“Few have seen fit to describe this track as anything other than a literally drunken mess” so says the normally fair and sober minded Ian McDonald in his seminal book “Revolution in the Head” (1). And, rather like knowing that Wagner’s “Tannhauser” was Hitler’s favorite music, one’s attitude to “Helter Skelter” can’t help but be affected, knowing that Charles Manson’s ipod would have it on repeat – maybe the only song on his “personal favorites” playlist.
It is a difficult song to discuss, especially with people who look for meaning in everything…
The anecdote most often cited for the genesis of this song is that McCartney heard Pete Townshend talking about The Who’s new single “I Can See for Miles” and how it was the loudest, rawest, dirtiest rock recording ever – so the Fab Four set out to out-Who The Who. That partly explains the sound of the recording, but “Helter Skelter” is full of idiosyncrasies – backward guitars, “samples” of feedback, uniquely strange guitar sounds – like the main rhythm guitar part in the verse that sounds like the strings are being hit so hard that they glissando down into the chord. The track has an air of strangeness about it, like a bad dream – it is not just just a “rocker”.
Personally, I have always thought of “Helter Skelter” as one of McCartney’s most inventive recordings. I say recording, rather than song, because the song is somewhat sketchy – but, as with a lot of exploratory jazz recordings – I am thinking of an obvious example – Miles Davis’ “Bitches Brew” – that very sketchiness affords a lot of scope in which performers can express themselves. And the recording on The White Album is nothing if not a blisteringly expressive vocal performance, not only the full-out belting, but also the rather sinister quiet singing just before the falling slide guitar and the guitar that sounds like a pane of glass being smashed in slow motion.
I say McCartney, rather than the Beatles, because I don’t hear much input from the rest of them. I can imagine a scenario in which McCartney despaired of getting anything out of his bandmates that would lift this song out of the doldrums, and that he created most, if not all, of what we hear on The White Album, himself.
I hasten to add that this is all conjecture on my part – the official story has everyone involved, with Ringo, or is it John, shouting “I’ve got blisters on my fingers”, on the stereo mix, as proof that this was not a solo effort. But in a 1980 interview, Lennon said, "That’s Paul completely . . . It has nothing to do with anything, and least of all to do with me."(2)
Official stories are there to disguise what actually happened – what actually happened is always so much more interesting. Something about the guitar sounds, the playing, the drumming, that anticipates the sound of “McCartney”, the first of his solo albums and something about the mixture of intensity and playfulness in the vocal performance has this down as pure Macca in my book. Standing back a little I hear the song connecting with “Tomorrow Never Knows” especially after 3.02 with it’s one-chord, open structure and its fragmented feedback guitar and with “Revolution 9” which, I would argue, is the dark heart of the White Album. The songs on that second disc seem to be like satellites gradually being sucked into the gravitational pull of that epic and misunderstood track and “Helter Skelter” is an important step along the way, shading into darkness.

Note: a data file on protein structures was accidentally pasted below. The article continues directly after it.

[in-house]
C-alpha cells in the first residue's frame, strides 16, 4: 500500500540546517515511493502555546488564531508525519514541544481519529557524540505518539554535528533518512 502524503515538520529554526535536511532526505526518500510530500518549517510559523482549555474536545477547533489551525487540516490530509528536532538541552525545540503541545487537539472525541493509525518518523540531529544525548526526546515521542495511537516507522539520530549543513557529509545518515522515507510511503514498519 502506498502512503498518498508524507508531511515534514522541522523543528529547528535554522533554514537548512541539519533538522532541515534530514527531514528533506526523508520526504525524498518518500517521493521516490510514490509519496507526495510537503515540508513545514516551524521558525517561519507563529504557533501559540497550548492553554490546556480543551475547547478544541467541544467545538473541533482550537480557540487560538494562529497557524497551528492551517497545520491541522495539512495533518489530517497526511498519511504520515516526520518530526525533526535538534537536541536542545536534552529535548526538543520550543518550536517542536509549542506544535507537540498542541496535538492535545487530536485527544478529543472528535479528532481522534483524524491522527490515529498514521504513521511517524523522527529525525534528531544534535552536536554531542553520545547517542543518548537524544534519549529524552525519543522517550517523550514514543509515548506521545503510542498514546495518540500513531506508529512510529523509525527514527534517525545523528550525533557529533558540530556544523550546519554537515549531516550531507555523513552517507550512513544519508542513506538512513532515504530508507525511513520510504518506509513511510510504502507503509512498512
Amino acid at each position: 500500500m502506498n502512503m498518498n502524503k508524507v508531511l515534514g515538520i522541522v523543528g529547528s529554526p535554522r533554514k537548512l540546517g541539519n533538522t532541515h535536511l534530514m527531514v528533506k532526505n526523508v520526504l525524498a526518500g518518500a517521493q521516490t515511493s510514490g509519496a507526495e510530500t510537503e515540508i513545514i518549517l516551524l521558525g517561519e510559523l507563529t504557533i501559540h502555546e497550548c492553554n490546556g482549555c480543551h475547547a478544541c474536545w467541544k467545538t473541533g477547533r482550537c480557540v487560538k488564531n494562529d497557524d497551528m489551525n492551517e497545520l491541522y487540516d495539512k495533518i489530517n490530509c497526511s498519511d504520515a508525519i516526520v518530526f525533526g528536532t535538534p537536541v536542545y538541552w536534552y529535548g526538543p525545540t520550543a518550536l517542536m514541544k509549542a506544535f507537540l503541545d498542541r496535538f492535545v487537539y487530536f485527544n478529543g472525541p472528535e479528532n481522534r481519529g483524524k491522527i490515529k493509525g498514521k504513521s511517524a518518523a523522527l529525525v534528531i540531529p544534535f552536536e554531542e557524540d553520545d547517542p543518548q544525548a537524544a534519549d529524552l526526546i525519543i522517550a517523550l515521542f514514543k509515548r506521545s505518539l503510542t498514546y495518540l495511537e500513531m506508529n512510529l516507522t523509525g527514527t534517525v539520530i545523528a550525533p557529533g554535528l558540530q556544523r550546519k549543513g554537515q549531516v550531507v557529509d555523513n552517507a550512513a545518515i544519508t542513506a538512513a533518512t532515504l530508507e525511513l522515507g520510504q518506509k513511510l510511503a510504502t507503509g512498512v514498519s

However… what have the men in lab coats at The Abattoir of Good Taste come up with this time?
It seems obvious now – the final solution to the “Helter Skelter” problem is, of course, a big band arrangement!
“Helter Skelter” appears here shaken and stirred, emerging from the sea in slightly risqué swimming trunks, or is that a tuxedo?
Arranger Gary Schreiner is a man born out of time. He lives in a late 1950’s haze where Martini’s are served at 6 sharp and cigarette holders are de rigueur. Known for his smoking jacket collection, food museum and encyclopedic knowledge of the history of lounge etiquette, Schreiner has assembled a crack team of New York’s top musicians to reclaim rock and roll and drag it kicking and screaming back to a time where the cut of a mans suit told you everything you needed to know about him.
In 1990 Bono introduced U2’s appalling version of Helter Skelter by saying:
“Charlie Manson stole this song from The Beatles and we’re going to steal it back”
Gary Schreiner has stolen it back again and he has delivered it as a gift to the legions of unsung arrangers who created the soundtrack to his eccentric life.
(1) MacDonald, Ian (2005). Revolution in the Head: The Beatles’ Records and the Sixties (Second Revised ed.). London: Pimlico (Rand). ISBN 1-84413-828-3.
(2) Sheff 2000, p.200
Trumpet Section: Tim Ouimette, Tony Gorruso, Greg Ruvolo, Dan Yeager
Trombone section: Randy Andos, Mike Davis, Mark Miller, Jack Schatz
Sax Section: Aaron Heick, David Mann, Mark Phaneuf, Jack Bashkow
Gary Schreiner: Piano, Organ, Ukulele intro and all orchestral
Paul Livant: Guitar, Ukulele outro
Will Lee: Bass
Doug Yowell: Drums
Engineered and Mixed by
Music Preperation: Tobias Wagner
Recorded at Dubway Studios NYC and Rich Man’s Den NYC